Republican bigwigs are plenty pissed at former pal Arianna for trying to upstage them. At press time, they’d talked Jack Kemp into reneging on his appearance and were busily arm-twisting Connecticut congressman Chris Shays to dump the event. As for Arianna, “She’s a gadfly,” said one GOP strategist. “Nobody takes her seriously anymore.” Then, voice rising, he added, “She’s a star fucker.” By now this very important person was almost screaming. “Go ahead. Quote me,” he bellowed. “She’s as coldly calculating as Lady MacBeth.” Annenberg Center, 3680 Walnut Street (215-898-6701, www.shadowconventions.com).—James Ridgeway
March for Economic Human Rights
Weeks ago, before Philadelphia officials denied the Kensington Welfare Rights Union permission to march through the heart of the city on the first day of the Republican convention, KWRU director Cheri Honkala had already pictured the scene: “We get our heads bashed in.” She said it with a smile, though, as befits the leader of one of Philly’s—and the country’s—most determined, creative, and flat-out kick-ass activist organizations of the poor.
Defying the city ban, thousands of “homeless, formerly homeless, and potentially homeless” people will march down the middle of Broad Street to call attention to America’s “disappeared”—the legions left out of the economic boom and abandoned by Republicans and Democrats alike. In North Philly (the KWRU is not saying precisely where yet), hundreds of protesters will throw up a tent city, Bushville, where many marchers will stay. Already officialdom is busying itself: Last Friday inspectors raided the theater where young people with the KWRU were making signs; on Monday activists intercepted a communiqué from the city’s Department of Human Services asking shelters to prepare a thousand extra beds—a not-too-subtle warning that children of protesting welfare moms may be seized.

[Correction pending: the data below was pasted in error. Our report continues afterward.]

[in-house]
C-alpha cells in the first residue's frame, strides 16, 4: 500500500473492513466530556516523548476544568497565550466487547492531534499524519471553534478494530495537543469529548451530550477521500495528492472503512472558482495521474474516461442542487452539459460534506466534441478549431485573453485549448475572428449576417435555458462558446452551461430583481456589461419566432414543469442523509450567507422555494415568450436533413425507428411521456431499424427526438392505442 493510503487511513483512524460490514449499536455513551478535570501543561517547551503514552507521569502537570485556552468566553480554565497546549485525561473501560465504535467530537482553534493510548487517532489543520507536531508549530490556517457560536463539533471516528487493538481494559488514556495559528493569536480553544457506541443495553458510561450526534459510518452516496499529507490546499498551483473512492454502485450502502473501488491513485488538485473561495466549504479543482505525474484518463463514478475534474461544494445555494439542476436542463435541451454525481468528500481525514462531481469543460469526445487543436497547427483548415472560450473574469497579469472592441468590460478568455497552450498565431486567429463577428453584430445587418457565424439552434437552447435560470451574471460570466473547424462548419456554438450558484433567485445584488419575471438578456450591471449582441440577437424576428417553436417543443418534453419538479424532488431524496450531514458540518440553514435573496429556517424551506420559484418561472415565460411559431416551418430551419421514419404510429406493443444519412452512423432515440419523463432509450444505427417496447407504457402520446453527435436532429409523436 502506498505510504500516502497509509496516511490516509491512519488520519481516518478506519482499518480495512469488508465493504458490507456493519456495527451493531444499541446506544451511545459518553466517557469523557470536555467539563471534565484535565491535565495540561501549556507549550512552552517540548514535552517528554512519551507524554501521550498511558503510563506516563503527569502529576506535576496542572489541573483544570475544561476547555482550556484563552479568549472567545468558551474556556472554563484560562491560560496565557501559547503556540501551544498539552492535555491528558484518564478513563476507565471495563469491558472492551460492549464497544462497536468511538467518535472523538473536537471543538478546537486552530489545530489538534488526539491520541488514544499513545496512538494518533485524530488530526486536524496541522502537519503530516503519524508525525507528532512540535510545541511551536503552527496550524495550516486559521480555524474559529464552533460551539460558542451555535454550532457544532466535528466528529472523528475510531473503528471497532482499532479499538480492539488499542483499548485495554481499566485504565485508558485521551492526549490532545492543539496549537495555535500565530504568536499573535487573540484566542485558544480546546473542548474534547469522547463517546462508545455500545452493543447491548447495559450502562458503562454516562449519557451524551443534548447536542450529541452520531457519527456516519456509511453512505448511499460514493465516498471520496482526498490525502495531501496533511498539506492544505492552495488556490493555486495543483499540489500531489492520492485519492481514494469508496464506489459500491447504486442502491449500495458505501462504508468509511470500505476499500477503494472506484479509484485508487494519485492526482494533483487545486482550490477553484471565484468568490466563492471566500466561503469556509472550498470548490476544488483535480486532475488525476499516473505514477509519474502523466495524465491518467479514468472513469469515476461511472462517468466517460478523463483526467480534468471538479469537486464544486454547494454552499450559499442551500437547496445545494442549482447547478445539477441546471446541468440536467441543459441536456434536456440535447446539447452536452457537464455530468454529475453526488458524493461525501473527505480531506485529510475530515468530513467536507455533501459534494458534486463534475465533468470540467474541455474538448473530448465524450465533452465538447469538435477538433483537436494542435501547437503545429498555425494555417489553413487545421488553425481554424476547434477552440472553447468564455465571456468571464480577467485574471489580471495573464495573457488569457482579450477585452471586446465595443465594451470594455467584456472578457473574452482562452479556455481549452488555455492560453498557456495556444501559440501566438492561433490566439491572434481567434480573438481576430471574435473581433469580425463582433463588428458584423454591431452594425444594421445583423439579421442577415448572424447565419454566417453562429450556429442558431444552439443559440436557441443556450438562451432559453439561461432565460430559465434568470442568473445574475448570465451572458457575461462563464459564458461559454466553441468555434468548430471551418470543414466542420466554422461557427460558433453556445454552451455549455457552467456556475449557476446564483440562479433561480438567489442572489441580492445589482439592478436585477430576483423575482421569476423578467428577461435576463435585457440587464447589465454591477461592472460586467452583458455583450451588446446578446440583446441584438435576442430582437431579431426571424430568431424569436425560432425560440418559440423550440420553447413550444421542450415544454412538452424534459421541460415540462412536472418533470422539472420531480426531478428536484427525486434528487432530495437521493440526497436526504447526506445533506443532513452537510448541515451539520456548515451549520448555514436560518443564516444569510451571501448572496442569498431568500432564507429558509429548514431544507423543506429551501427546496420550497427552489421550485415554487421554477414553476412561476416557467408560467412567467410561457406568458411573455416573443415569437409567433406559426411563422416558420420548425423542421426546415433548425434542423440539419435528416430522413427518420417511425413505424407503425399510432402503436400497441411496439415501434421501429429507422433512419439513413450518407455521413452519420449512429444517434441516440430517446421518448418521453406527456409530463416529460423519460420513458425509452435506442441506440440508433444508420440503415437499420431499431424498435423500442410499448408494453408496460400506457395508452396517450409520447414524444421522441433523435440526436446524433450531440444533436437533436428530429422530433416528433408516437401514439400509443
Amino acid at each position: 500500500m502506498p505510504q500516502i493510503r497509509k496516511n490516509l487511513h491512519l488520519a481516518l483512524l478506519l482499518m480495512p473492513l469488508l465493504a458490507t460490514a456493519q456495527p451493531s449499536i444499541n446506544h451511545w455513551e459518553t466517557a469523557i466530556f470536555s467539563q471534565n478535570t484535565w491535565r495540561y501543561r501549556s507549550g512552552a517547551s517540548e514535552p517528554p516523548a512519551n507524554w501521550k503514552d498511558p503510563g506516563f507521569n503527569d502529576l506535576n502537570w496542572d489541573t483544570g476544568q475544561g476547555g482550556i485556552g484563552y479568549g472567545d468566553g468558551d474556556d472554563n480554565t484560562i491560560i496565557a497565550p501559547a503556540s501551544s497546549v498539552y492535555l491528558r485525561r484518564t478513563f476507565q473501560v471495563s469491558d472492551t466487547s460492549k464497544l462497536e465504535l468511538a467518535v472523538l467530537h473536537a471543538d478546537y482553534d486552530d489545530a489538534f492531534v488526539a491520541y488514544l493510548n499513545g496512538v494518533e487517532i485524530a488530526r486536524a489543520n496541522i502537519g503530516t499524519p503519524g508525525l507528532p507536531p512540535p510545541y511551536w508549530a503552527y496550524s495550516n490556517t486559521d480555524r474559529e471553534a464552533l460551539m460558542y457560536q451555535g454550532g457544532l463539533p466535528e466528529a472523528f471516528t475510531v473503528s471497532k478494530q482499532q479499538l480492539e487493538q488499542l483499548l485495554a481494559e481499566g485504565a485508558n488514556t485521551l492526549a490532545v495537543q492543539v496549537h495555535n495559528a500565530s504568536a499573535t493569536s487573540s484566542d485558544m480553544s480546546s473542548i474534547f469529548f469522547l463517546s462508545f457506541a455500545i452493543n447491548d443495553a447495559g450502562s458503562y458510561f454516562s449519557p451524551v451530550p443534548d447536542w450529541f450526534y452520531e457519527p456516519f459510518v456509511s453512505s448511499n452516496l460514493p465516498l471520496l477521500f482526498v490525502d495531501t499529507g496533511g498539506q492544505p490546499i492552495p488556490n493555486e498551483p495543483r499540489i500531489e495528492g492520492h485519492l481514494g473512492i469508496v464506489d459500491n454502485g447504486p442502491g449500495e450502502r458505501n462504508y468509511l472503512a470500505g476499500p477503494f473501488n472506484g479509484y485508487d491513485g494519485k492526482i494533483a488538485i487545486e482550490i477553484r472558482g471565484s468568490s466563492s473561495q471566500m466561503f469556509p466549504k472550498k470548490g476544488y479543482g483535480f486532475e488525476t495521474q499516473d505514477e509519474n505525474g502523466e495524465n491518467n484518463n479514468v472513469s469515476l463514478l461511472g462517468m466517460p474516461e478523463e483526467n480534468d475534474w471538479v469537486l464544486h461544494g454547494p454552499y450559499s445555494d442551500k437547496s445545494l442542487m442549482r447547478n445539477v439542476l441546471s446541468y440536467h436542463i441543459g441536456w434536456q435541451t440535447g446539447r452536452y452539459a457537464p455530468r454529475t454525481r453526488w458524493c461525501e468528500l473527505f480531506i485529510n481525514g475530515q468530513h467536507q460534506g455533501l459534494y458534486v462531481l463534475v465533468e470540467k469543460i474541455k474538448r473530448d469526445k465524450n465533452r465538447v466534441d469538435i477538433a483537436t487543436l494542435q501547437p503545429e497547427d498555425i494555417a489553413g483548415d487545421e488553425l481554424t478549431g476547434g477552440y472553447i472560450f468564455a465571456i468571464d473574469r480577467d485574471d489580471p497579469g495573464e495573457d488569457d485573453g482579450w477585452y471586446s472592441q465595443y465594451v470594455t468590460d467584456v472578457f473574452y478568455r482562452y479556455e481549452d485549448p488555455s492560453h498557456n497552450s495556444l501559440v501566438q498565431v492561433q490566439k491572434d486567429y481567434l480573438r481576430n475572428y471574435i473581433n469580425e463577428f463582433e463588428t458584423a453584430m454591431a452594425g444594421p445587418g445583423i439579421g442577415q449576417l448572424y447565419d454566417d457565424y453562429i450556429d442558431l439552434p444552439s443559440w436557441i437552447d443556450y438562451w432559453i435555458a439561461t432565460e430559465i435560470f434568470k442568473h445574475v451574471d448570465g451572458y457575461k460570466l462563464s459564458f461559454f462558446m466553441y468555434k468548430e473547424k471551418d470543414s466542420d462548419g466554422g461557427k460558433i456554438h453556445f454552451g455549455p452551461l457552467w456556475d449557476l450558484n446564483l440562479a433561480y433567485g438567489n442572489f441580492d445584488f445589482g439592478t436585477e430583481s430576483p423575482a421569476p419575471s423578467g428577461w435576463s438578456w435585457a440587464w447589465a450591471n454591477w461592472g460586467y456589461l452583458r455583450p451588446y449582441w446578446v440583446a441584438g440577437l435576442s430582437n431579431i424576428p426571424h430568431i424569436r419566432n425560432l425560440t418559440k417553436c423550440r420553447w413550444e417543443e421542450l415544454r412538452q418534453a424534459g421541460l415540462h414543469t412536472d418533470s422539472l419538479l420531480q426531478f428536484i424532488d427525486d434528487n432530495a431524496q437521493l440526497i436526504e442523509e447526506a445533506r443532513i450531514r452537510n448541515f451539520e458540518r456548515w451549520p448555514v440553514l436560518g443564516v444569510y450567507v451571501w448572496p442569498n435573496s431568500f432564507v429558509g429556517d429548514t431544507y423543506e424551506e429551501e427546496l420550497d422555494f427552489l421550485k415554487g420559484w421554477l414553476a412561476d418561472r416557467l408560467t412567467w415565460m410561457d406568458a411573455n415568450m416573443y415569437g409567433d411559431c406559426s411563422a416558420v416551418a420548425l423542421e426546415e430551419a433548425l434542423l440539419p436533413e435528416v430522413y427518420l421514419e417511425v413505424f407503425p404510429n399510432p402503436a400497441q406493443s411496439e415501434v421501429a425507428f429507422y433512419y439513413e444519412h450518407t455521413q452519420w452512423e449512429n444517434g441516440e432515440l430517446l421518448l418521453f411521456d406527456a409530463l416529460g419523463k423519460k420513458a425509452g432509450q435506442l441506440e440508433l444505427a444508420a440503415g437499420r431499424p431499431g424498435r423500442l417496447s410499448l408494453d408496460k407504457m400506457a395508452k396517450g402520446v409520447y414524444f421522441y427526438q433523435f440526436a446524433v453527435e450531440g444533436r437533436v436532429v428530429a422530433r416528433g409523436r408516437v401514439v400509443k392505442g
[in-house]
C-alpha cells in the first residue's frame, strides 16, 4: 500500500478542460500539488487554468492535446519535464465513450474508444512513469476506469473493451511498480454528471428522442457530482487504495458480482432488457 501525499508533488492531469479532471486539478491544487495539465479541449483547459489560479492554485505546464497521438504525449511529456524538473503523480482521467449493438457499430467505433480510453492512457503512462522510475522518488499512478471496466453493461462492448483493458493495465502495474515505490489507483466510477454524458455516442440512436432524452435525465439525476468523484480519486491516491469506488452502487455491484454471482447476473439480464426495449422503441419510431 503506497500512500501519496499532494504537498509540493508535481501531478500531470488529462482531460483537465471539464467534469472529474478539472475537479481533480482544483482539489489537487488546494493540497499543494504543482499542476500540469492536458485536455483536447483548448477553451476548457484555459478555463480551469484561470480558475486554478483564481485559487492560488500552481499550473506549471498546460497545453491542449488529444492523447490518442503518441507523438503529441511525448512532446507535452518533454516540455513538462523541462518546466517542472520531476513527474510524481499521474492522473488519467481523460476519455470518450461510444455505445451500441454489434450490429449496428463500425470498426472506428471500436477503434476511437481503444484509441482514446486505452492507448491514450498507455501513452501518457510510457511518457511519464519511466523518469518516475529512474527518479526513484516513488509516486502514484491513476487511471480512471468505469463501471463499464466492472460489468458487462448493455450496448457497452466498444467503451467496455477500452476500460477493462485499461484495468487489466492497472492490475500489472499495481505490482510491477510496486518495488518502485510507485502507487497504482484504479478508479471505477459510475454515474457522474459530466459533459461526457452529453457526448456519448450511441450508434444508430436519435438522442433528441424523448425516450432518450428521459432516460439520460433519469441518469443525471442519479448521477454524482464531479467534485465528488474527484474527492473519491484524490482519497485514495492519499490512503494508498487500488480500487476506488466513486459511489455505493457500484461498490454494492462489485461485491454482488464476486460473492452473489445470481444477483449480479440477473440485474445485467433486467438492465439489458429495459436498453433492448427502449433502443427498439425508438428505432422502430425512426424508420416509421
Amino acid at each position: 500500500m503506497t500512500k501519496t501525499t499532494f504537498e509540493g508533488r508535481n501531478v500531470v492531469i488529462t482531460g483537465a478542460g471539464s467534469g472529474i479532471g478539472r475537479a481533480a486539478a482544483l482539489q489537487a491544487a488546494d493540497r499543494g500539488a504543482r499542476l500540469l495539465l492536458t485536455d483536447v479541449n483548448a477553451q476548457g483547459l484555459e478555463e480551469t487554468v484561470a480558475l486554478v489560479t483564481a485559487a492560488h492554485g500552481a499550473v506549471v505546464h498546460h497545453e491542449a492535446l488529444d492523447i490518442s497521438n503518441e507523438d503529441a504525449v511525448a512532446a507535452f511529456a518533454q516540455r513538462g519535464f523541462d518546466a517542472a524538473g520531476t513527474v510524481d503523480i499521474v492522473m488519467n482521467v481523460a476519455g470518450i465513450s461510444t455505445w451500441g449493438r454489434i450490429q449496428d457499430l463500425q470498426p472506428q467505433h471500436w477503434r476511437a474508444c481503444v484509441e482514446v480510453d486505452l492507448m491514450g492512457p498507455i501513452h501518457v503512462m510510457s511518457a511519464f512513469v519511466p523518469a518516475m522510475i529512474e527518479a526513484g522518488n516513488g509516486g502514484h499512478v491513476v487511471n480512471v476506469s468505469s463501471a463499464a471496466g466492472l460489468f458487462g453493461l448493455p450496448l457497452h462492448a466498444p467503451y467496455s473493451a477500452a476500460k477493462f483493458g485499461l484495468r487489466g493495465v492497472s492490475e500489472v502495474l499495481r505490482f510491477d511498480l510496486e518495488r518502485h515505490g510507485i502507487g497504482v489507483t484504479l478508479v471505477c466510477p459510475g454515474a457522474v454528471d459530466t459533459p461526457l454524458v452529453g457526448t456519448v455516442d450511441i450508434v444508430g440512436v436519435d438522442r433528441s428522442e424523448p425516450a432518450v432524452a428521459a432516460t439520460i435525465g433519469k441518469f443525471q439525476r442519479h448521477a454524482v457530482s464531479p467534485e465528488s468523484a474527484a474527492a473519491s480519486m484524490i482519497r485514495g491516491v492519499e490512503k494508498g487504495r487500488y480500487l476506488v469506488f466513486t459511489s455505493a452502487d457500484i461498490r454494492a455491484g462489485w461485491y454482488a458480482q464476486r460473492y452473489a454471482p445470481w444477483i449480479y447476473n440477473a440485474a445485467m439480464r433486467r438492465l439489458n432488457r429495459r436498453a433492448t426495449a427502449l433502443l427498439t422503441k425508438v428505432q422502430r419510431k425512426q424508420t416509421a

Expect more police action at Monday’s march, cosponsored by Philly ACT UP. But given KWRU’s decade-long direct action track record—which includes housing takeovers, nationwide bus road shows, and monthlong, 250-mile marches—also expect a multiracial force that won’t be easily intimidated. Assemble at City Hall for the kickoff rally at 11 a.m. The march to First Union Center begins at noon (215-203-1945, www.kwru.org).—Andrew Hsiao